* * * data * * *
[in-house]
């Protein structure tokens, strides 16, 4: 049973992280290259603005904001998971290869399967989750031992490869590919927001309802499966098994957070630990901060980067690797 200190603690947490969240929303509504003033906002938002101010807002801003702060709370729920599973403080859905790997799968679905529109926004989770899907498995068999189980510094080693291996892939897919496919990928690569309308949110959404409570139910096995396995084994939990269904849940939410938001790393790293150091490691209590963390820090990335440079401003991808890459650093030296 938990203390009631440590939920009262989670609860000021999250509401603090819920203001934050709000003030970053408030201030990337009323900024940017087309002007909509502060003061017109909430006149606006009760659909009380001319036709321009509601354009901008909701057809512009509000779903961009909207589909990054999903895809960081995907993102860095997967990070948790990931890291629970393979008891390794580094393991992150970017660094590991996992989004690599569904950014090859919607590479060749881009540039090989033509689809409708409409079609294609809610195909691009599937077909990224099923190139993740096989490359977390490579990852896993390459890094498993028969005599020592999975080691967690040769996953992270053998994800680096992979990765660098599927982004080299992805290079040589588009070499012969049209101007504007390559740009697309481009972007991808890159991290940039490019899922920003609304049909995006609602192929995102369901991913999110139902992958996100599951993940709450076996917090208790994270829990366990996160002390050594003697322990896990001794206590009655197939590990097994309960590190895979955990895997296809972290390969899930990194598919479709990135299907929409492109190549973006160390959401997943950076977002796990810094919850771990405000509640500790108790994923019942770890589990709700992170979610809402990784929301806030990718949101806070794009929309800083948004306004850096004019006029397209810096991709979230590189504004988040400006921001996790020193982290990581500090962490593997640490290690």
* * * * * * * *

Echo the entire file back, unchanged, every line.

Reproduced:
[in-house]
């Protein structure tokens, strides 16, 4: 049973992280290259603005904001998971290869399967989750031992490869590919927001309802499966098994957070630990901060980067690797 200190603690947490969240929303509504003033906002938002101010807002801003702060709370729920599973403080859905790997799968679905529109926004989770899907498995068999189980510094080693291996892939897919496919990928690569309308949110959404409570139910096995396995084994939990269904849940939410938001790393790293150091490691209590963390820090990335440079401003991808890459650093030296 938990203390009631440590939920009262989670609860000021999250509401603090819920203001934050709000003030970053408030201030990337009323900024940017087309002007909509502060003061017109909430006149606006009760659909009380001319036709321009509601354009901008909701057809512009509000779903961009909207589909990054999903895809960081995907993102860095997967990070948790990931890291629970393979008891390794580094393991992150970017660094590991996992989004690599569904950014090859919607590479060749881009540039090989033509689809409708409409079609294609809610195909691009599937077909990224099923190139993740096989490359977390490579990852896993390459890094498993028969005599020592999975080691967690040769996953992270053998994800680096992979990765660098599927982004080299992805290079040589588009070499012969049209101007504007390559740009697309481009972007991808890159991290940039490019899922920003609304049909995006609602192929995102369901991913999110139902992958996100599951993940709450076996917090208790994270829990366990996160002390050594003697322990896990001794206590009655197939590990097994309960590190895979955990895997296809972290390969899930990194598919479709990135299907929409492109190549973006160390959401997943950076977002796990810094919850771990405000509640500790108790994923019942770890589990709700992170979610809402990784929301806030990718949101806070794009929309800083948004306004850096004019006029397209810096991709979230590189504004988040400006921001996790020193982290990581500090962490593997640490290690």